In summary. Digitalisation enables a future for meetings where process and improvement are an integral part of their effectiveness.
And increased meeting effectiveness will save time, reduce stress, and increase business performance. But it is important to stress that the impact of digitalisation on meetings is not just about productivity. The meeting tools it enables are about engagement and relationship as much as they are about speed. The meeting data it provides are about learning and insight rather than performance. The future requires that each of us is inspired and empowered to be the best we can be, and that the relationships between us nurture and support us to collectively live up to our potential. Digitalisation provides the platform on which these things can happen.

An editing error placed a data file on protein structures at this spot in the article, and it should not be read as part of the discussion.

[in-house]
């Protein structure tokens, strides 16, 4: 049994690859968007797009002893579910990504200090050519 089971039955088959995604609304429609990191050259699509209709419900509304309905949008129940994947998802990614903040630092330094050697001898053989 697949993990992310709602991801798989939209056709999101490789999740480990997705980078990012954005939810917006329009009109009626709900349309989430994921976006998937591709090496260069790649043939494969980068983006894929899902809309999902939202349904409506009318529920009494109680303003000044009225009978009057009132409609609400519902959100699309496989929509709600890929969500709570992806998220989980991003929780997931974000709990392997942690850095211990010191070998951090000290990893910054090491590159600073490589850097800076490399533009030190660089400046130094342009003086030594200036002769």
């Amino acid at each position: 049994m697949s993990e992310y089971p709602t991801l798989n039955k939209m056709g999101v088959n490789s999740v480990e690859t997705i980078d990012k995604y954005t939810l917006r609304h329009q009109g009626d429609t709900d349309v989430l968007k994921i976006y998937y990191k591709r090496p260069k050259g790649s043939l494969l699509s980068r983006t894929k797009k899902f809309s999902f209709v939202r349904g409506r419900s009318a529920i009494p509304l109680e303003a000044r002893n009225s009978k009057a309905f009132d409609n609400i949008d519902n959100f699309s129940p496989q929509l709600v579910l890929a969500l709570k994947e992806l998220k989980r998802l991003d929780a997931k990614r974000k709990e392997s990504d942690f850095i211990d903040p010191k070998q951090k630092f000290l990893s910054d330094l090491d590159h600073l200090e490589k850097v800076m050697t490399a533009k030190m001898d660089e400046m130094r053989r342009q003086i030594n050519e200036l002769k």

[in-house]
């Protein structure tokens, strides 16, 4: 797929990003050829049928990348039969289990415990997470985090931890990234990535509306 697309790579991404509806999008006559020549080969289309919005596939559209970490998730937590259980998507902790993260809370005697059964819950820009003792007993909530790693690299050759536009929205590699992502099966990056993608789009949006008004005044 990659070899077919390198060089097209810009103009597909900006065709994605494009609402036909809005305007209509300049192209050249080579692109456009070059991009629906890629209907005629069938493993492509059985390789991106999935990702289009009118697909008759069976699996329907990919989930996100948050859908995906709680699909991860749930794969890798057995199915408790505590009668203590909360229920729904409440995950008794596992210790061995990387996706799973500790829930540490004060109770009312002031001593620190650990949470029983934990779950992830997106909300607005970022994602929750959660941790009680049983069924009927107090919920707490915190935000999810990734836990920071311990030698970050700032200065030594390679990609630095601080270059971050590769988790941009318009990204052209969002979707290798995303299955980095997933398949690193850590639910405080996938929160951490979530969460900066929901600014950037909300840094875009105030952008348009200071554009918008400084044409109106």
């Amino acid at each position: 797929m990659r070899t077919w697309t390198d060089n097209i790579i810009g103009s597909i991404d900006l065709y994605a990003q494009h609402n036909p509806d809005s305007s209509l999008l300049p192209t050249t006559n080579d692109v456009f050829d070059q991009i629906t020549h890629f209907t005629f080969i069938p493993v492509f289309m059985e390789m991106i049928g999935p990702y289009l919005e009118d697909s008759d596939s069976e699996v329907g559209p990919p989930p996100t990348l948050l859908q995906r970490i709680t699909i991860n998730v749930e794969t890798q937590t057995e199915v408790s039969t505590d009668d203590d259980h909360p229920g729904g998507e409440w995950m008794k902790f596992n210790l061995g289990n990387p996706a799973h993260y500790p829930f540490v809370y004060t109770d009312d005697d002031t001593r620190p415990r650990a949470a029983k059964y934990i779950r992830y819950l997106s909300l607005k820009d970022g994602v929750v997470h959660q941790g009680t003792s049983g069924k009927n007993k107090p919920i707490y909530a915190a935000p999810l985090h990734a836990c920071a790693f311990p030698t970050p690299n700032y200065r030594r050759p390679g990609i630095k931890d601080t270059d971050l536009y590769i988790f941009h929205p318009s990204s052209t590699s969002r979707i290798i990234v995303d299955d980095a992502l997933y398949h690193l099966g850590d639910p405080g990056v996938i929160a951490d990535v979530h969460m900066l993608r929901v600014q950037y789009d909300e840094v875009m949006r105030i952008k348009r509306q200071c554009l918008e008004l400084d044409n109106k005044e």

Michael Curry, the bishop who gave the address at Harry and Meghan’s wedding, challenged 1.9Bn people to ‘Imagine business and commerce … when love is the way’ … inspiration, relationship, nurture, support – it would be difficult to find a more practical embodiment of Love. And we are at our very best when we are loved.
Does that suggestion bother you? Perhaps a bit? If so, now might be a good time to go looking for those pesky paradigms.
But if it excites you, even just a bit, you might like to continue this journey by tapping into some of the resources available on the inspirometer.com/digital page where you can find links which will enable you to further stretch your thinking and try out some of these things for yourself.